The question that was on many people's lips Friday as the horror of the Aurora, Colo., midnight theater shootings took hold was a simple one-word one: "Why?"
The answer is: We may never really know.
We know what happened and when. About 30 minutes into the midnight showing of the newest Batman movie, "The Dark Knight Rises," a gunman clad in a gas mask and armor tossed tear gas into a crowded theater and then opened fire with guns. Reports have said that 12 to 14 people were killed in the hail of bullets and more than four dozen others, the youngest a 4-month-old baby, were injured.
Authorities seem certain they know who. On Friday, they arrested James Holmes, 24, who had bought the weapons that law enforcement said was used in this murders over the past couple of weeks. As of Friday night, attempts by authorities to enter Holmes' apartment were being thwarted as they tried to determine how to get around an elaborate set of booby traps they found at the residence.
For some reason, a man from San Diego described as smart, high-achieving and shy who had been studying for a doctorate in neuroscience at the University of Colorado-Denver decided to withdraw from that program and, according to New York City Police Commissioner Ray Kelly, who said he had been briefed on the matter, began painting his hair red and calling himself "The Joker," after Batman's green-haired, murderous arch-nemesis, before turning into a mass murderer. Whether Holmes is proven to be the killer in this case is for the judicial system to determine.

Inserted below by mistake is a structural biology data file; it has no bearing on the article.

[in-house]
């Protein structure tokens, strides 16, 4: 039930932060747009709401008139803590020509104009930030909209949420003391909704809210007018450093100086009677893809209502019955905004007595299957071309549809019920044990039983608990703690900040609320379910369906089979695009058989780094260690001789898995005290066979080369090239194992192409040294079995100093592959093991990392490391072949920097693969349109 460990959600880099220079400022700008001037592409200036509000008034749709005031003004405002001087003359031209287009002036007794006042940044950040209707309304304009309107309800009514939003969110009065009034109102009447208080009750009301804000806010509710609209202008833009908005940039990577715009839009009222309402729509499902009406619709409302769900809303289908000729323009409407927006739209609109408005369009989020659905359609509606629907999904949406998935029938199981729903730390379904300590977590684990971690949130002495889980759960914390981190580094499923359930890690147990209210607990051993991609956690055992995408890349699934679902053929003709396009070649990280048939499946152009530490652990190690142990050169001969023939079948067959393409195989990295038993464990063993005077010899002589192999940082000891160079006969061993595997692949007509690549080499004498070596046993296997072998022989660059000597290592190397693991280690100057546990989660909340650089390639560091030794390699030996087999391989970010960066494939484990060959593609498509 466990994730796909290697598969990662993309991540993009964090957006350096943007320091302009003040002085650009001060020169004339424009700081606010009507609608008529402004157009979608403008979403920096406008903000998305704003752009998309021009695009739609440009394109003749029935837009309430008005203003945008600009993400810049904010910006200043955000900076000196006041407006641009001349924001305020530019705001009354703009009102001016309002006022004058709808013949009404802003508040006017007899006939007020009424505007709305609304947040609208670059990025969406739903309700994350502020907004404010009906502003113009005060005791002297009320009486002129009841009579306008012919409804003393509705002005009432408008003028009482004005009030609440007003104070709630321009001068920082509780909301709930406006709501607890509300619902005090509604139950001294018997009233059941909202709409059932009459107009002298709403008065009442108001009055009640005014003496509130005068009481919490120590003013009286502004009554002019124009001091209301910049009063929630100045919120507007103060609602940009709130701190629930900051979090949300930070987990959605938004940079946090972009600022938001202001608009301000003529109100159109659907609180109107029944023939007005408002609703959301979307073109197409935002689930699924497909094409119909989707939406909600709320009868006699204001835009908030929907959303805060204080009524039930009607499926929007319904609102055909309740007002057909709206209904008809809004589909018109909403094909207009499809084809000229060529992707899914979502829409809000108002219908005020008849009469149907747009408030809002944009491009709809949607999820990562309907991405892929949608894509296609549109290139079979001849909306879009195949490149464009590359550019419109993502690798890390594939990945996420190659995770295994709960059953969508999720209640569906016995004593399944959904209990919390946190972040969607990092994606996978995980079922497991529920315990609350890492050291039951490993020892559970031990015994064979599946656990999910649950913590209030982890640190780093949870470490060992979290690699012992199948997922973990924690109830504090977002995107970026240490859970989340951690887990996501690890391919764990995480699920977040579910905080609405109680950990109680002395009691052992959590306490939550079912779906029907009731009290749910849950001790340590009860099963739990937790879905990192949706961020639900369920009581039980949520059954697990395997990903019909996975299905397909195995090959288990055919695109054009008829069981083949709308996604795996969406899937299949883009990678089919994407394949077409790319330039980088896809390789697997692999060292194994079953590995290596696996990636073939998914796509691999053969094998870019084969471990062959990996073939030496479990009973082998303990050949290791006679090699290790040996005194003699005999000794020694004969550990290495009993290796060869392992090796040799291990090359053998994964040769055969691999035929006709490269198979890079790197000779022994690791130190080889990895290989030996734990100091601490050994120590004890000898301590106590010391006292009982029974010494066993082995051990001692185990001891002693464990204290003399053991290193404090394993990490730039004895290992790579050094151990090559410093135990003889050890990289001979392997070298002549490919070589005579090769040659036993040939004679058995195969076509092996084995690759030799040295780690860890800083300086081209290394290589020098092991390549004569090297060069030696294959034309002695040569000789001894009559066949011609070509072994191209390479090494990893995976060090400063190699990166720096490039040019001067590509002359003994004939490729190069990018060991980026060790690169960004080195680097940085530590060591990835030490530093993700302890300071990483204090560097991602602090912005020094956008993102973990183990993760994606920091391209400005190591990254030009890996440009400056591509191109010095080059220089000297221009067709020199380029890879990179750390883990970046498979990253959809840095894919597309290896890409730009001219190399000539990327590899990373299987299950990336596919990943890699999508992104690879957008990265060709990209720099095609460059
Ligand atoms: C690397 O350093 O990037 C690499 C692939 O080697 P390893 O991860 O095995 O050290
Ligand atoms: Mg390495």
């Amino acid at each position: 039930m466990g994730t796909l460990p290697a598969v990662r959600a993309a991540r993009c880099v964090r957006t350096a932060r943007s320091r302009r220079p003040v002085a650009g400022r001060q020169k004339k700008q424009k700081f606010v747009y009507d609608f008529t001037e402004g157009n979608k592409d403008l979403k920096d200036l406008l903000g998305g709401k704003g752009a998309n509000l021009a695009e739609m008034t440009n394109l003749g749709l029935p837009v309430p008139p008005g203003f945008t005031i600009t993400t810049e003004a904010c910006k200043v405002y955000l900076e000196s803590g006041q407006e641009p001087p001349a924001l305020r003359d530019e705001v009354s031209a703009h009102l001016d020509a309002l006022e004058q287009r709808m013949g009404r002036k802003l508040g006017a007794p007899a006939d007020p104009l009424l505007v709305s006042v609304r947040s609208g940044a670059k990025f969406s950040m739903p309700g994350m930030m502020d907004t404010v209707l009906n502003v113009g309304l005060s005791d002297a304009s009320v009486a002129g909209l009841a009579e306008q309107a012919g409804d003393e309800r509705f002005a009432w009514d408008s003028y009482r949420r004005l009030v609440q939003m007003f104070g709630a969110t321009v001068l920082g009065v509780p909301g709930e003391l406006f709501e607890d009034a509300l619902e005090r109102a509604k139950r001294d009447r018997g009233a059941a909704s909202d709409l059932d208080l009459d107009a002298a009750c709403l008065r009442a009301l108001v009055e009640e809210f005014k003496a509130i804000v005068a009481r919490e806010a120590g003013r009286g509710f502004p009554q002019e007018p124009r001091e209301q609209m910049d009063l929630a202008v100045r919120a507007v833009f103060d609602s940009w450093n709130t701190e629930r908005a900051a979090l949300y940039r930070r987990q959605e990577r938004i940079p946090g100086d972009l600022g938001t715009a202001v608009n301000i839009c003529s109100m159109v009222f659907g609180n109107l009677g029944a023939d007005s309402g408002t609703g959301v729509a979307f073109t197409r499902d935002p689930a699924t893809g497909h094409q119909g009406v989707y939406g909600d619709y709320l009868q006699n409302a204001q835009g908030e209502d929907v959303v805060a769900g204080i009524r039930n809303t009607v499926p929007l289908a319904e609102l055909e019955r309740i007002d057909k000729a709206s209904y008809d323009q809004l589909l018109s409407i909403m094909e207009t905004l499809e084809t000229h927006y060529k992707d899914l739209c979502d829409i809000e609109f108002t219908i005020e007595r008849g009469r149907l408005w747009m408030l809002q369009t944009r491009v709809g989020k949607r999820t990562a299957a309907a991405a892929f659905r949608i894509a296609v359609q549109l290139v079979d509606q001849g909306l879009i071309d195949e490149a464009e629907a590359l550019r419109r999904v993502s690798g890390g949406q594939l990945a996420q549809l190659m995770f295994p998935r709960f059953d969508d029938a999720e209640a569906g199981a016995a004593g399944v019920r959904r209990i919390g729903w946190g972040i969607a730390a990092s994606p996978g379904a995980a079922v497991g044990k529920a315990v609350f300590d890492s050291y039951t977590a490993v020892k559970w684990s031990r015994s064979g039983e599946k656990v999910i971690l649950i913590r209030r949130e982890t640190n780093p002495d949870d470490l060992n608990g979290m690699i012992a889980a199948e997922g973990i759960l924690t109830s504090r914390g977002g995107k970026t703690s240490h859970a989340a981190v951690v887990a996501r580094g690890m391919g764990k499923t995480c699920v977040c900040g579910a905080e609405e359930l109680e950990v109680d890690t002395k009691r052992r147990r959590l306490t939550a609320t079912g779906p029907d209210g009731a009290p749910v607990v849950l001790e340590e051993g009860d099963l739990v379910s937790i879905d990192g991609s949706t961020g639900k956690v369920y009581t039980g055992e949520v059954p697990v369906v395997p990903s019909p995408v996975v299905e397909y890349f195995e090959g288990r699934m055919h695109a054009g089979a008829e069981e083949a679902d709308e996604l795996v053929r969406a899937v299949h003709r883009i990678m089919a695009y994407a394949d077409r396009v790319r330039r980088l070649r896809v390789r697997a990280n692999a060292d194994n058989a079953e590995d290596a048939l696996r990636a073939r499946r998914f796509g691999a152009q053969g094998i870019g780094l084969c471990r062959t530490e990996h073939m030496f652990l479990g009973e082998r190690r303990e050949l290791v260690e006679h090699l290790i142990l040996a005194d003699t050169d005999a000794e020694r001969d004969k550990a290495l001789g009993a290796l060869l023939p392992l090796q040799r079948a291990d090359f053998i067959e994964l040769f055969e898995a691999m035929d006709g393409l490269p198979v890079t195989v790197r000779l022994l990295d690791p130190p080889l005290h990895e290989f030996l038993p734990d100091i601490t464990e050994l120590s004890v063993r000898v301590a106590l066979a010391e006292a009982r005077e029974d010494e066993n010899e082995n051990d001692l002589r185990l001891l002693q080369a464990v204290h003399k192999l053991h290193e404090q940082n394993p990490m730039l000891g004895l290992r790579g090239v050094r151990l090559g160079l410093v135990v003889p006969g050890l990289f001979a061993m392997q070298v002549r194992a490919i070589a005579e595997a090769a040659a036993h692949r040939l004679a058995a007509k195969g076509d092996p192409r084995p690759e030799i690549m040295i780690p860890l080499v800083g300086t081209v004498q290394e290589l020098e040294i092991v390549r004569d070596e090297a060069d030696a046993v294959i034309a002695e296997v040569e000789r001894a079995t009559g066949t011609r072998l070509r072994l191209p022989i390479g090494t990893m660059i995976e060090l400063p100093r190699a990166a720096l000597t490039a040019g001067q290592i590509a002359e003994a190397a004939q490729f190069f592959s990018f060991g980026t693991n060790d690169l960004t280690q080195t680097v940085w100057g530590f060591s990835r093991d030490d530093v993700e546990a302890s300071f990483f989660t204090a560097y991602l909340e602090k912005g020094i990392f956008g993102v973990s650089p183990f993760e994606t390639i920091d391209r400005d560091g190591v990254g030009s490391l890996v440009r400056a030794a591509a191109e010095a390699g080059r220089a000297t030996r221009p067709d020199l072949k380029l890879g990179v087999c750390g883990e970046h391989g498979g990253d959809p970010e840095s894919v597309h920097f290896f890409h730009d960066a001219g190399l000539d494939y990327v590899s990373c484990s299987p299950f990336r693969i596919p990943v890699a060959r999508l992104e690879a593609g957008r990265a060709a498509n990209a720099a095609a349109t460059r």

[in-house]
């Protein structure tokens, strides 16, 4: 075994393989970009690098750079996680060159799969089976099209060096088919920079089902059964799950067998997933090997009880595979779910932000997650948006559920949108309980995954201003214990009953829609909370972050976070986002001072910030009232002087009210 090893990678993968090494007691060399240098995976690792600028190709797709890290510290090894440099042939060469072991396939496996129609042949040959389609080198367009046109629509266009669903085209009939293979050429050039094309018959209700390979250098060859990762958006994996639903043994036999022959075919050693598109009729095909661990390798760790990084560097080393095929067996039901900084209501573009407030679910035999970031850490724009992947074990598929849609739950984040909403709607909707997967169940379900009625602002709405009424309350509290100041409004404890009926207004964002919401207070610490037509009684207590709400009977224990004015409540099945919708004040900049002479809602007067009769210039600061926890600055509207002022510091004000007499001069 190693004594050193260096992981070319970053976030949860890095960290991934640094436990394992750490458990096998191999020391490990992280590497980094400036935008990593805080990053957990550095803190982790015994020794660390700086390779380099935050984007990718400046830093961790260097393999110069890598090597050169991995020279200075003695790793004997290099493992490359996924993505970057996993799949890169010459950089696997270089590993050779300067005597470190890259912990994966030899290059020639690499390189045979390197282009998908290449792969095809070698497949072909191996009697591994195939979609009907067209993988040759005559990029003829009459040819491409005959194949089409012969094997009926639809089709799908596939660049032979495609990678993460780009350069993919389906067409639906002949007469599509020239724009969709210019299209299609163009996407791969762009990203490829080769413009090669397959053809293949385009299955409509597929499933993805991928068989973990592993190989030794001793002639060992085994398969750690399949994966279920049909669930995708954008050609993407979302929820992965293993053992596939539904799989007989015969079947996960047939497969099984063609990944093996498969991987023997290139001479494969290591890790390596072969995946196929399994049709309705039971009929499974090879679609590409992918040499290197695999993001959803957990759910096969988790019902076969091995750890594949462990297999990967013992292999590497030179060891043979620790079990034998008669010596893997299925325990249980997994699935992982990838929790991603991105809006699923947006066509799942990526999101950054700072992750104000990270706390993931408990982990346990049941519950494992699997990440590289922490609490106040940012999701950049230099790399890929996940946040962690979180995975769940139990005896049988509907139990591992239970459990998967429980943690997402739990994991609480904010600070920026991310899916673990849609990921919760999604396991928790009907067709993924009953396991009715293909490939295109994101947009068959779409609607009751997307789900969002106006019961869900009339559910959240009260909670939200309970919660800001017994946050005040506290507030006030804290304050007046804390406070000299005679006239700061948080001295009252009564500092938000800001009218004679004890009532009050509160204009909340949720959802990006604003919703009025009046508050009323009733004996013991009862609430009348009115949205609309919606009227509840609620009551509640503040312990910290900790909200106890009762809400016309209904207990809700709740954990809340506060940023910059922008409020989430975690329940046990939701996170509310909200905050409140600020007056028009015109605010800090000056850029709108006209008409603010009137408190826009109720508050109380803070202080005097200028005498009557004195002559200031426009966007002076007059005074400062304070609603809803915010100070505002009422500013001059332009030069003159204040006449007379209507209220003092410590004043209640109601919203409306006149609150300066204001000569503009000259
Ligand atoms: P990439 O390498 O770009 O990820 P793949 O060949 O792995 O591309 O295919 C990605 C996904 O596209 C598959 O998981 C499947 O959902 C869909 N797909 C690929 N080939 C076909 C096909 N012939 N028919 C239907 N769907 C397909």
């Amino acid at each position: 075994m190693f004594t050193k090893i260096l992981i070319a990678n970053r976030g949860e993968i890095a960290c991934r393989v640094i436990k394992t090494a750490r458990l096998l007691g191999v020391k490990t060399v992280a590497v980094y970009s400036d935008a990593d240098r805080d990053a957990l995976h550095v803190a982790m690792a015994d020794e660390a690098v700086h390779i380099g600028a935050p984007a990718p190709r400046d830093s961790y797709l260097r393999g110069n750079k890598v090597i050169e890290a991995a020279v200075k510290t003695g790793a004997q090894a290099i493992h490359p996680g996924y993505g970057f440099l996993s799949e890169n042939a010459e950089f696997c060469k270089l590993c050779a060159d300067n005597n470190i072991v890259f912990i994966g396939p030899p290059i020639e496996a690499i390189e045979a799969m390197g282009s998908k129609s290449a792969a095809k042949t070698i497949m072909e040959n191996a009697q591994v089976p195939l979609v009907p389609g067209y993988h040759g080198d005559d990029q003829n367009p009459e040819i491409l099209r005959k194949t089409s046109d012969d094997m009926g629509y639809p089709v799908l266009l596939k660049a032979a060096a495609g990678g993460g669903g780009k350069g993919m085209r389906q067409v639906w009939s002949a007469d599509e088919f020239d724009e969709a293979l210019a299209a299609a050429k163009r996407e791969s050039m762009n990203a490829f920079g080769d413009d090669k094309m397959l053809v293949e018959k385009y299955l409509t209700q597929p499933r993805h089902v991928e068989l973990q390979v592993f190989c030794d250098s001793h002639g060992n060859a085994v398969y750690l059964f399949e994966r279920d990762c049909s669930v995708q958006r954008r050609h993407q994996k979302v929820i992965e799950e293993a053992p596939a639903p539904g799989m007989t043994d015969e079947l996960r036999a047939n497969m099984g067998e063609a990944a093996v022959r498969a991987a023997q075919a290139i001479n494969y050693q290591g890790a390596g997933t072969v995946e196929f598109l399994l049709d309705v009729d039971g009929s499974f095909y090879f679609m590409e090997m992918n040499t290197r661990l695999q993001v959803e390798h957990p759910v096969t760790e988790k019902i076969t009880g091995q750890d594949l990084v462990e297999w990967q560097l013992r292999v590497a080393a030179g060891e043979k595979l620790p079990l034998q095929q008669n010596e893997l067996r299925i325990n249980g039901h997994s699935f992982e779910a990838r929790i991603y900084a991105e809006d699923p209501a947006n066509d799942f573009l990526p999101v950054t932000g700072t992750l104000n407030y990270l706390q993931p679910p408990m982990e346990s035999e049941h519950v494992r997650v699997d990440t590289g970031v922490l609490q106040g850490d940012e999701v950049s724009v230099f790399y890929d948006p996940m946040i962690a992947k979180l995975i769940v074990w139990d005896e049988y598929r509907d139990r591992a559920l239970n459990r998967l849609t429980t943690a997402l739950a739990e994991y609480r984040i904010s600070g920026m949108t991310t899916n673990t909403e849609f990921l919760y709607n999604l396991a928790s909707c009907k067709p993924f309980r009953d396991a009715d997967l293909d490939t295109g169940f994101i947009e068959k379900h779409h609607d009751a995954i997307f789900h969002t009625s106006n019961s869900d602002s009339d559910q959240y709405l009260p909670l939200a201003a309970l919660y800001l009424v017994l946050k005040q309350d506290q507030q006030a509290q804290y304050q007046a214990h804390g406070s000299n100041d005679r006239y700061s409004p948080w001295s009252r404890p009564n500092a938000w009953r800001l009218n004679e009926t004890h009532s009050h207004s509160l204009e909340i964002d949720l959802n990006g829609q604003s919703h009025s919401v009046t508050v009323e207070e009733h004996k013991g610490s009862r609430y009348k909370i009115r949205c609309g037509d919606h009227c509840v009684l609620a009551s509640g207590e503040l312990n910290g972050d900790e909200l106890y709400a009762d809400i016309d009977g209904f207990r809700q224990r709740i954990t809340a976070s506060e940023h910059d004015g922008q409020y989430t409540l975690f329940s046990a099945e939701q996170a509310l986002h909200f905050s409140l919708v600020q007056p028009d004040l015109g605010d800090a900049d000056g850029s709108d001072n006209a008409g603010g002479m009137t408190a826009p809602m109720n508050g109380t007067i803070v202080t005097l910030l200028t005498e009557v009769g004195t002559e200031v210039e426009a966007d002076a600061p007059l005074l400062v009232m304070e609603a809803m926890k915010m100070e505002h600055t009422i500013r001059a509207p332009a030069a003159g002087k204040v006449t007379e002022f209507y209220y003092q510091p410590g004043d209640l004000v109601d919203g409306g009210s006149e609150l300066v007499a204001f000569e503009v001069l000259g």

But there was a gunman, and why this thug committed these despicable acts may never be known. There are any number of reasons frustrations, fears and insecurities can manifest themselves in violent fashion. But what is clear is that the individual who did this foul act meticulously planned out the details and tried to hurt even more innocent people by booby-trapping the apartment. Regardless of the murderer's reason for committing these heinous, inexcusable crimes, he deserves the death penalty. That won't breathe life into any of his victims, but this is such a cowardly, premediated, purely evil act that this murderer has forfeited his right to live.
There will, of course, be attempts by factions to argue their various positions that, for instance, tighter gun controls are needed to stop violence, that looser gun controls are needed so that victims can shoot back, that violence depicted on movie screens and TVs and in video games and comic books leads to violence in real life, and others.
But what it all boils down to is this: If an individual is intent on committing a violent crime, he or she will find a way to rationalize a reason for doing it. That criminal alone is responsible for what he or she did, and that criminal is the one who should pay the price for the crime.